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Styling a Star Company in the Furniture Space

Local home-grown furniture company, Star Furniture Group has risen from its humble beginnings as a two-man-show to become an integrated retailer, manufacturer and exporter boasting group revenue of S$40 million last year.

Styling a Star Company in the Furniture Space

While the local furniture scene may have been undergoing tough times since the nineties, Star Furniture has been holding strong, expanding its footprint with the opening of more than 40 stores locally and also regionally in Malaysia and Taiwan. It has also been growing its export business to cover more than 45 countries. A decade ago, the company turned its attention from wholesaling to designing furniture, collaborating with well-known local interior designer Jerry Low for their JotterGoods brand — which while taking them out of their comfort zone, proved to be a breakthrough both locally and abroad.

Having spent his school holidays working in this family furniture business, Mr Kenny Koh, managing director of Star Furniture Group, joined the company in 1989. He shares his insight on his business and on being an entrepreneur:

How did Star Furniture start?

My two older brothers founded the company in 1981, during a time when demand for furniture was strong. This was mainly because many people were moving from kampongs to HDB flats — and new furniture was needed. A year or two later, my brothers moved into the wholesale business in order to reach a bigger market and audience, but unfortunately the main factory was destroyed by fire in 1984. Undeterred and using the 1985 recession as an opportunity to expand our retail business, my brothers opened our first retail outlet in Yishun and subsequently rented a warehouse in River Valley to start Singapore’s first furniture warehouse outlet business. We began exporting our products in 1991, starting with Taiwan where the common language and culture made it easy for us to do business.

In 1994, Star Furniture entered the China market with three partners but in the end, only we stood firm, buying the other three partners’ shares. While many might view our first foray into the Chinese market as a mistake, we choose to view it as a learning opportunity. The working culture was very different from ours and the area we chose, Fuzhou, was not a good choice for us to set up a factory; as we had to import materials from Dongguan which is 700 kilometres away. It was the classic case of jumping into the river without realising that there are stones below. What I have learnt from this experience is that in such business operations it is crucial to involve the right people — your strongest people —whom you can trust. Otherwise, you have to get involved personally.

What was Star Furniture’s turning point?

Things changed for the better when high costs forced us to move our production out of Singapore to Johor, Malaysia, in 2000. This is when our export volume went up, our costs went down and we became more competitive.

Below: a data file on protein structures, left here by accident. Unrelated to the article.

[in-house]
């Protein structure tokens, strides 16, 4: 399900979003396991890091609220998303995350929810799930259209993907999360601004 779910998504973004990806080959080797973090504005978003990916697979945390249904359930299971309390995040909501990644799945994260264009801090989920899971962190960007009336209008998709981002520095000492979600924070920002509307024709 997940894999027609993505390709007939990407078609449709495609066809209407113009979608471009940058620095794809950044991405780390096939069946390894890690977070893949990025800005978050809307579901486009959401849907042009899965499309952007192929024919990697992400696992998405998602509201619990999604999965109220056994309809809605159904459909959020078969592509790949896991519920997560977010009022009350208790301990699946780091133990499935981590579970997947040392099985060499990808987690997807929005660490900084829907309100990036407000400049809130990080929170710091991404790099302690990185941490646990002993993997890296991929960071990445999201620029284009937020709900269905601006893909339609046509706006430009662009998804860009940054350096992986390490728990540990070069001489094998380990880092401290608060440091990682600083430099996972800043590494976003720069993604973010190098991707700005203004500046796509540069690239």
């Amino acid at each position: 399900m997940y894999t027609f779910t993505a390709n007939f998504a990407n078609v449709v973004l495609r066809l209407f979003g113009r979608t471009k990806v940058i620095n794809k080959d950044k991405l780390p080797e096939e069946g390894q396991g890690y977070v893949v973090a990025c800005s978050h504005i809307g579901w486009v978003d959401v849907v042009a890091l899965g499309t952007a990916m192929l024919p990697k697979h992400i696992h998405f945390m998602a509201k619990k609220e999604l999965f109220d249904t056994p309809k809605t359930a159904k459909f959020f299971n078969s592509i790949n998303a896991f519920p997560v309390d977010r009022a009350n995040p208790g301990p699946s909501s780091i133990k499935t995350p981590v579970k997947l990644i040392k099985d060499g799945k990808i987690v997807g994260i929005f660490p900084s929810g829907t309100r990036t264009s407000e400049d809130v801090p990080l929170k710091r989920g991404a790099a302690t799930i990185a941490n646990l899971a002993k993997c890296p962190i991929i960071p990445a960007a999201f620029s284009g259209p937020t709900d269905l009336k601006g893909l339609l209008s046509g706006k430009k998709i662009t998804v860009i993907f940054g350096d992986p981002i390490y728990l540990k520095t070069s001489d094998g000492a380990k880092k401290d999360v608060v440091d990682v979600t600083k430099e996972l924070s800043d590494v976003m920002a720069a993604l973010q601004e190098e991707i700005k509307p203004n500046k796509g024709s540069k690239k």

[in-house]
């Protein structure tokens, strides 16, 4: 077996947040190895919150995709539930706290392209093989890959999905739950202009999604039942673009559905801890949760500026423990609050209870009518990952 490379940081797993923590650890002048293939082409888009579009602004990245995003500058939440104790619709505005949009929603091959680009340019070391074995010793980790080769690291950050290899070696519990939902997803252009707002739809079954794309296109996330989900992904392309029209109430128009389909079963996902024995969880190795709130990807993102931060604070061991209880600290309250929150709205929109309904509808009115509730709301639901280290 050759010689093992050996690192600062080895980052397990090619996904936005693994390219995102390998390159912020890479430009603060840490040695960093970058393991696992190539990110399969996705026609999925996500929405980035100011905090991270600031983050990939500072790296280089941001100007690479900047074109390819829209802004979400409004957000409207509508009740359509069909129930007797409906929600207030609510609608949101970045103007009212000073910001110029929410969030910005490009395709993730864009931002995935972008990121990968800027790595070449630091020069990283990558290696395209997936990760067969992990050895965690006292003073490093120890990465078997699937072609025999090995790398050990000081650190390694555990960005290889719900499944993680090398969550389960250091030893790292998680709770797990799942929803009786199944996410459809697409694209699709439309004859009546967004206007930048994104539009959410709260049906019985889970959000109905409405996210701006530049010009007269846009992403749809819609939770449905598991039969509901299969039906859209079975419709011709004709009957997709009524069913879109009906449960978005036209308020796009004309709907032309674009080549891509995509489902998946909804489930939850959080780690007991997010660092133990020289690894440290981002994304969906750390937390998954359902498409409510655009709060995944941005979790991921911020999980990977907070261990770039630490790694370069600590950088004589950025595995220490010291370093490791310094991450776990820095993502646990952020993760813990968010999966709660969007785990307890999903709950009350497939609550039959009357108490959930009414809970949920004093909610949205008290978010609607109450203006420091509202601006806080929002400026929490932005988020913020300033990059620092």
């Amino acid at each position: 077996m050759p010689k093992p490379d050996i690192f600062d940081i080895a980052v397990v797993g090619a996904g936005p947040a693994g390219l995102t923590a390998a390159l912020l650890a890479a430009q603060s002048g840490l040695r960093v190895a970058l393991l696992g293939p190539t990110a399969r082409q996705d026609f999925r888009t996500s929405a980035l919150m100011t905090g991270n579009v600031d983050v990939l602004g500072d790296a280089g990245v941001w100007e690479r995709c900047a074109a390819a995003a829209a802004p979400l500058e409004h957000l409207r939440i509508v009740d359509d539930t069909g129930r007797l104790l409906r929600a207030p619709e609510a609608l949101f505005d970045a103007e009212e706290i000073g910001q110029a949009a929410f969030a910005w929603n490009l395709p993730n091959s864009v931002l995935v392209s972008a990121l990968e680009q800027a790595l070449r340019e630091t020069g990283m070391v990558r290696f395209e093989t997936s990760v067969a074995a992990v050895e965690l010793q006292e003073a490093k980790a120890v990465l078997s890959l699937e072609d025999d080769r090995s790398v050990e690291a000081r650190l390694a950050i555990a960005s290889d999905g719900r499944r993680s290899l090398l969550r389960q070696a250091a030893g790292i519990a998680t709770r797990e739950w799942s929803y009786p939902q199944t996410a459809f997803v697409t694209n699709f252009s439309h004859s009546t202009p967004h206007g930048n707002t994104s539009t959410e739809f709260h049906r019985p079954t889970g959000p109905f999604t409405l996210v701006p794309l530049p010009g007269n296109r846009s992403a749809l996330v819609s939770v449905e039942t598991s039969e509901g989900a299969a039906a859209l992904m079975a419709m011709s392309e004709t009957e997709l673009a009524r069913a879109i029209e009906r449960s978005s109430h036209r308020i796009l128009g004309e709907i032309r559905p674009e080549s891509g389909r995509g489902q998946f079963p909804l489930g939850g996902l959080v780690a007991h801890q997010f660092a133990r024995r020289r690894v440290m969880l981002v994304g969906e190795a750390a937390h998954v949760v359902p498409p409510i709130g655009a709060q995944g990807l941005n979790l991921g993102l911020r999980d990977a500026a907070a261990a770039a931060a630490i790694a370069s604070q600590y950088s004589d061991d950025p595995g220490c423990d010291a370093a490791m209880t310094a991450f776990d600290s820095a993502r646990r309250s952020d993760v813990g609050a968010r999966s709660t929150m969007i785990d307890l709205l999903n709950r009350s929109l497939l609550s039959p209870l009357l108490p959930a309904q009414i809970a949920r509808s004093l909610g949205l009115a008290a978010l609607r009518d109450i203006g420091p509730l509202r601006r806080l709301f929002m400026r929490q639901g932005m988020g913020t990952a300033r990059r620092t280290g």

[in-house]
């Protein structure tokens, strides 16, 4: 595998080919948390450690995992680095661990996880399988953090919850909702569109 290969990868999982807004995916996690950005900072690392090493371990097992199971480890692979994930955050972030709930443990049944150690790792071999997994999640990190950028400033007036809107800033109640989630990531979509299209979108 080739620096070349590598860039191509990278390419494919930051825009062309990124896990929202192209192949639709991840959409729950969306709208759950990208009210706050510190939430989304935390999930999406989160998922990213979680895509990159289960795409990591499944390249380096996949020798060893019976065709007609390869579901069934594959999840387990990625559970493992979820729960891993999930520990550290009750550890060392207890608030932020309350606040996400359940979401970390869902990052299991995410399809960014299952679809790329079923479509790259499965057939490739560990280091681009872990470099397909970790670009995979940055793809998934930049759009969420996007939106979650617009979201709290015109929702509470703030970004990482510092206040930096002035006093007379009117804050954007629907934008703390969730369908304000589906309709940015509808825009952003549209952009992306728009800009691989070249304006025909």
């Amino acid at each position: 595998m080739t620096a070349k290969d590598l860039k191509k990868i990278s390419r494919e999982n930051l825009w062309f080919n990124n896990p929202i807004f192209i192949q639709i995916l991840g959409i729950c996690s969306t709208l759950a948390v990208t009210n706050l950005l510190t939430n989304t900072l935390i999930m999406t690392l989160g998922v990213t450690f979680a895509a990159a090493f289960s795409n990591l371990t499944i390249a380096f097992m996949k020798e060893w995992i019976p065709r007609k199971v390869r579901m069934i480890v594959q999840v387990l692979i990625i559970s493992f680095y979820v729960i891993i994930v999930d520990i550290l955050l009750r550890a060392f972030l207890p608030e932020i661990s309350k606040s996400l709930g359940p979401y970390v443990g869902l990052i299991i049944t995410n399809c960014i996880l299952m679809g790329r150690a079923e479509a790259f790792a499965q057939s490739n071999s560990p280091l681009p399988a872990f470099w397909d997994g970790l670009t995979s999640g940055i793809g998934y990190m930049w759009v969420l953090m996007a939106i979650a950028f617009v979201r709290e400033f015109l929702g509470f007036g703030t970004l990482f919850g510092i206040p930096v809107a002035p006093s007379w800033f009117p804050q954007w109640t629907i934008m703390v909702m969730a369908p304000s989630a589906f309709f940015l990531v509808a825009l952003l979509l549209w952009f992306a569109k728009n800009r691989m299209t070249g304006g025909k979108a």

Soon after this, Star Furniture set up another factory in Dongguan, China. Finding new markets is still a priority of our company especially since our industry is a competitive one with more players coming in all the time while costs continue to rise.

Styling a Star Company in the Furniture Space

What do you believe enabled Star Furniture’s success?

We have consistently brought to market superior quality products in modern innovative designs that are current to market demands.

Another strong point of ours is our customer service. About 10 percent of our customers are returning customers, which in our industry, is a strong figure because, after all, you only tend to buy furniture a few times during your lifetime.

You are part of the Singapore Furniture Industries Council. What prompted you to get involved and how has it helped propel your business forward?

Being part of the Council is a way for me to contribute back to society. In addition, I also learn a lot from various industries and peers. It has helped my business grow by helping us to participate in overseas shows organised and facilitated by the SFIC as well as in terms of tapping into industry knowledge and skills.

You have mentioned that these are tough times for entrepreneurs on a whole. What tips do you have to weather this journey and win the race?

Focus on what you do well and not on fast returns. In our case, we focus on the core areas we excel in such as furniture manufacturing, retail innovation and customer service.

Also, be proactive. Government schemes such as those offered by SPRING Singapore (now Enterprise Singapore1) are actively promoted. We have been working with SPRING (now Enterprise Singapore1) for a decade. For example we are working with SPRING (now Enterprise Singapore1) to improve our technology and services. We just launched our revamped e-commerce website in October, which besides being more user-friendly and aesthetically pleasing, is now fully integrated and synced. This saves manpower as there is no more need for manual updates online and on our back-end. Doing this has almost doubled our sales in Singapore.

Click here to discover how trade associations and chambers like the SFIC can support your business’ growth.

1SPRING Singapore merged with IE Singapore to form Enterprise Singapore on 1 April 2018.

Last Modified Date: 17 Apr 2018